Bill allows schools to set their hours

Shift to four-day weeks is feared

COLUMBIA --- South Carolina school districts could get creative with school hours under a bill that some legislators fear could usher in a four-day school week.

The measure would change the state's 180-day requirement for classroom time into the equivalent number of hours. Supporters say it gives districts more flexibility. Opponents say it would open the door to four-day school weeks.

The proposal would allow schools to tack some time onto school days, allowing them to shave some days off the school calendar and still meet the required hours students must be in class. It translates to a mandatory 1,170 hours in high school and 1,080 hours in elementary and middle schools.

Schools within a district could operate on separate calendars.

"It's another flexibility tool," the main sponsor, Rep. Shannon Erickson, R-Beaufort, said Tuesday. "One size does not fit all -- even within a district."

The preschool owner said she's not advocating a four-day school week, but says local officials should be able to make those decisions. She said she envisions schools adding a half-hour or so to the day to accrue time for longer holidays or midyear breaks.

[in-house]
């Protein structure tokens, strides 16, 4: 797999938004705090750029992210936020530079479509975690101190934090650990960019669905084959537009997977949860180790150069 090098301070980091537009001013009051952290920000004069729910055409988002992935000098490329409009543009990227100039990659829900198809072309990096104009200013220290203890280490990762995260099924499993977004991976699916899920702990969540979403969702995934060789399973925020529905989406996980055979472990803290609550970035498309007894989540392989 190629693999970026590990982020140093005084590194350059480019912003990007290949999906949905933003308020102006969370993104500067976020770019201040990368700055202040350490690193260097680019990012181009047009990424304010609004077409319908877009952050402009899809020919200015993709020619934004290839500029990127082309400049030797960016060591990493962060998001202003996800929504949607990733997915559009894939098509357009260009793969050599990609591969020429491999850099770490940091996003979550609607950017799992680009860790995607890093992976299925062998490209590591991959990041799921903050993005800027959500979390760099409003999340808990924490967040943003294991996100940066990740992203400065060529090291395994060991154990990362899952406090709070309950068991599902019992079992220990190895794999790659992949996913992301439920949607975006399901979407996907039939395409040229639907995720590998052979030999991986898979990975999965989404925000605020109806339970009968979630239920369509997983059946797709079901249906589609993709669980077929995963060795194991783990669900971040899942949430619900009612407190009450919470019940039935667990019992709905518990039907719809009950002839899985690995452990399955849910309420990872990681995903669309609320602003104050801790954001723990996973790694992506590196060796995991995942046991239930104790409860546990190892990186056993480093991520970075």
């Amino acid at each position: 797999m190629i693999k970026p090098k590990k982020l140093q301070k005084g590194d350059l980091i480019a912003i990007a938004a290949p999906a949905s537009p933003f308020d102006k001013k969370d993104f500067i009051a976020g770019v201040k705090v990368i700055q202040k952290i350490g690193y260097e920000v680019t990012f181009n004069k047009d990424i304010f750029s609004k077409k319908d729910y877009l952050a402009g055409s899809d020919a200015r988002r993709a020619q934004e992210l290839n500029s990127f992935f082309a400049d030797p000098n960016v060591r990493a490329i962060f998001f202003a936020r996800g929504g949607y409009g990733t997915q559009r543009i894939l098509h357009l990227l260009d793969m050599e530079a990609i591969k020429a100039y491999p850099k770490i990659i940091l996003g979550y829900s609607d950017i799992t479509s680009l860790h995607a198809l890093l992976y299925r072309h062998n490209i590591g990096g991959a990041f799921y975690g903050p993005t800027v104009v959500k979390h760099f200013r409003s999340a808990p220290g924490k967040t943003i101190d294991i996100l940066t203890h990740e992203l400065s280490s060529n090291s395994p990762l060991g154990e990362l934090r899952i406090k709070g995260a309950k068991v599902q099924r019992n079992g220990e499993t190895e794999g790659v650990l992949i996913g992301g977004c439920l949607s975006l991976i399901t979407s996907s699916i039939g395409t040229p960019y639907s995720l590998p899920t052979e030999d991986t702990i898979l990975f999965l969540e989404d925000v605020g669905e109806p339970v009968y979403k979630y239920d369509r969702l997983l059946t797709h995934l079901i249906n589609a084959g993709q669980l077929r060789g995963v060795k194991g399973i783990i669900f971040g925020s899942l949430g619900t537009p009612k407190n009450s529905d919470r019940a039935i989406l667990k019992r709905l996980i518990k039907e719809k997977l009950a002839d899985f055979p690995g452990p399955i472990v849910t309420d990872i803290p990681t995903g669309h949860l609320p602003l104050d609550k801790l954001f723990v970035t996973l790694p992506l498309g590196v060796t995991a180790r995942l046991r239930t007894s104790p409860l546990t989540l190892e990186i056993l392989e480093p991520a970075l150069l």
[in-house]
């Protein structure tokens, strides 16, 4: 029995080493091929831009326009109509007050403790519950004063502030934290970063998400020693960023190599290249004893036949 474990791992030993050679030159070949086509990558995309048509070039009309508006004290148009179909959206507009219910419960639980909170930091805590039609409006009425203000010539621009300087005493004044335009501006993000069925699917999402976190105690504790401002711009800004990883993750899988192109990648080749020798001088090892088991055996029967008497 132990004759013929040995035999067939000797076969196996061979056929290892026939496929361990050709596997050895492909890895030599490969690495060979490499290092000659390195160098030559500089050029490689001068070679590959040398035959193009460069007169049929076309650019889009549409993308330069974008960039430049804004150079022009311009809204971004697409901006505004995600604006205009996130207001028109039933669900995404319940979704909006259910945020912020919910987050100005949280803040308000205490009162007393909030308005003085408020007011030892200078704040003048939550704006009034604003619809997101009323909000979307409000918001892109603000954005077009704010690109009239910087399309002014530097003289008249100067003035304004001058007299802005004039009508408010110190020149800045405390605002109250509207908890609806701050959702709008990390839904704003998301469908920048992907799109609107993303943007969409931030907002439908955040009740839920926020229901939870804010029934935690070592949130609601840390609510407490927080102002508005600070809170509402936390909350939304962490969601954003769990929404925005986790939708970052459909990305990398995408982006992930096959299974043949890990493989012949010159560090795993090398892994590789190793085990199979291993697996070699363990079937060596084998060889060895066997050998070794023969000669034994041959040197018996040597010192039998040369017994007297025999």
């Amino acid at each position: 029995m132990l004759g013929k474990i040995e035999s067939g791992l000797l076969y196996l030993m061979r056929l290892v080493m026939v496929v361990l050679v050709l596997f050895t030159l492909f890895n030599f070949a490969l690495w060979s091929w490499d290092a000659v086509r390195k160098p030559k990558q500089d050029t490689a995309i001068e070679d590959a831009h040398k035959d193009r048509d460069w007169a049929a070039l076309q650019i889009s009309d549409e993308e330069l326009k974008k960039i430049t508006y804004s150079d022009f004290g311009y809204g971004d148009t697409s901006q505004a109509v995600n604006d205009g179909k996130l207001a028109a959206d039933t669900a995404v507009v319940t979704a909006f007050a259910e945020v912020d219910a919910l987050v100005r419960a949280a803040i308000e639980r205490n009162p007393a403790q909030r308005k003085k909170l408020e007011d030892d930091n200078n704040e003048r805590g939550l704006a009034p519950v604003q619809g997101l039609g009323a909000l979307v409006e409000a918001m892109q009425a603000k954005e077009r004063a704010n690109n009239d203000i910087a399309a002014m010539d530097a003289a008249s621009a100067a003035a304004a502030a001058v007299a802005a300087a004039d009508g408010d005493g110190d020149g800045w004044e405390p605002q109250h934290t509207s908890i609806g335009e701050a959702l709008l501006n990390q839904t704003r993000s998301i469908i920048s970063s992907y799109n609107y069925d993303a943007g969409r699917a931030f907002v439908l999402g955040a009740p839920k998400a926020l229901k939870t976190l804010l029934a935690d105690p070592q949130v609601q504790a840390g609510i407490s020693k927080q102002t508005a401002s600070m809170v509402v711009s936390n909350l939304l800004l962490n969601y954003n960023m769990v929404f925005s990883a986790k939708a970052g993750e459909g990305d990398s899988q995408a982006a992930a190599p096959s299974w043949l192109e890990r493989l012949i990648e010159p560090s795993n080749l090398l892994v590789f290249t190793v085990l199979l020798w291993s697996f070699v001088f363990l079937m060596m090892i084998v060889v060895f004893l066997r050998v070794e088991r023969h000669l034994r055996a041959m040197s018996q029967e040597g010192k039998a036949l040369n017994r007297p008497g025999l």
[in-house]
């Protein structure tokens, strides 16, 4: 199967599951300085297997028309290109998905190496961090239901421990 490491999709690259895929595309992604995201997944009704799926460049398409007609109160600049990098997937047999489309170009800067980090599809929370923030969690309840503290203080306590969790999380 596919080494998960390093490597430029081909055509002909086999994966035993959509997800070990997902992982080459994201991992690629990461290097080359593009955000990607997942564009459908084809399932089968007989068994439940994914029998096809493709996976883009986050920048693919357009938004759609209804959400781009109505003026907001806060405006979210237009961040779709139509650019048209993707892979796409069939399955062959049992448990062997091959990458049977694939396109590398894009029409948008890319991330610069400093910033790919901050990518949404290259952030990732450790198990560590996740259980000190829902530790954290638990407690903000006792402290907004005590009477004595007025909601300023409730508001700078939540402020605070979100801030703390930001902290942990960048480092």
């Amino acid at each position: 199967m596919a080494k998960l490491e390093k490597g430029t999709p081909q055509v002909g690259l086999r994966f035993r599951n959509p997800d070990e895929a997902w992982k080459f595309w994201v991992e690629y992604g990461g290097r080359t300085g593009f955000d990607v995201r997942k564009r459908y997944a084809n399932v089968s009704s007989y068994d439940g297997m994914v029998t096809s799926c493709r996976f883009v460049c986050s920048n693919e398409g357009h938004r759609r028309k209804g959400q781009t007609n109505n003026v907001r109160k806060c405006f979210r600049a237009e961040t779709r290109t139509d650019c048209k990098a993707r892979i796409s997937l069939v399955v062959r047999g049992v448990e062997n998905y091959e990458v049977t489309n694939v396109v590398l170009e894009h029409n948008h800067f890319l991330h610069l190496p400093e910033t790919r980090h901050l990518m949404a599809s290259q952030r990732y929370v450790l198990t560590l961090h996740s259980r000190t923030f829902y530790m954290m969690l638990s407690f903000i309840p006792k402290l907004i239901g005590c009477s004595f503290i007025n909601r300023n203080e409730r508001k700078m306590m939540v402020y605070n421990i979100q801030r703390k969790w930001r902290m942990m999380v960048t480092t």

The House approved the bill 90-3 last Thursday. It requires another vote before heading to the Senate. That perfunctory vote is expected this week.

Rep. Joe Neal said the bill moves South Carolina in the wrong direction.

"We need to ensure all of our children are receiving as much education as we can. We all know children are having trouble as we speak retaining information, particularly over long period of absence," said Neal, D-Hopkins.

Some districts might use the flexibility as a way to cut expenses, for example, by paying for fewer days of bus operations and electricity, said Scott Price with the state School Boards Association.

"We're fine with it as additional flexibility districts may use or not use," he said.

The idea of a four-day school week was bantered about over the past two years as educators tried to cope with state budget cuts amid the Great Recession. Which districts, if any, would pursue the option is unknown.

Neal said the bill takes pressure off of legislators to adequately fund schools.

"It's a cop out," he said.

His objection to the bill prevented it from getting an automatic third reading in the House last Friday, meaning it missed a crossover deadline and likely won't get taken up in the Senate this year.


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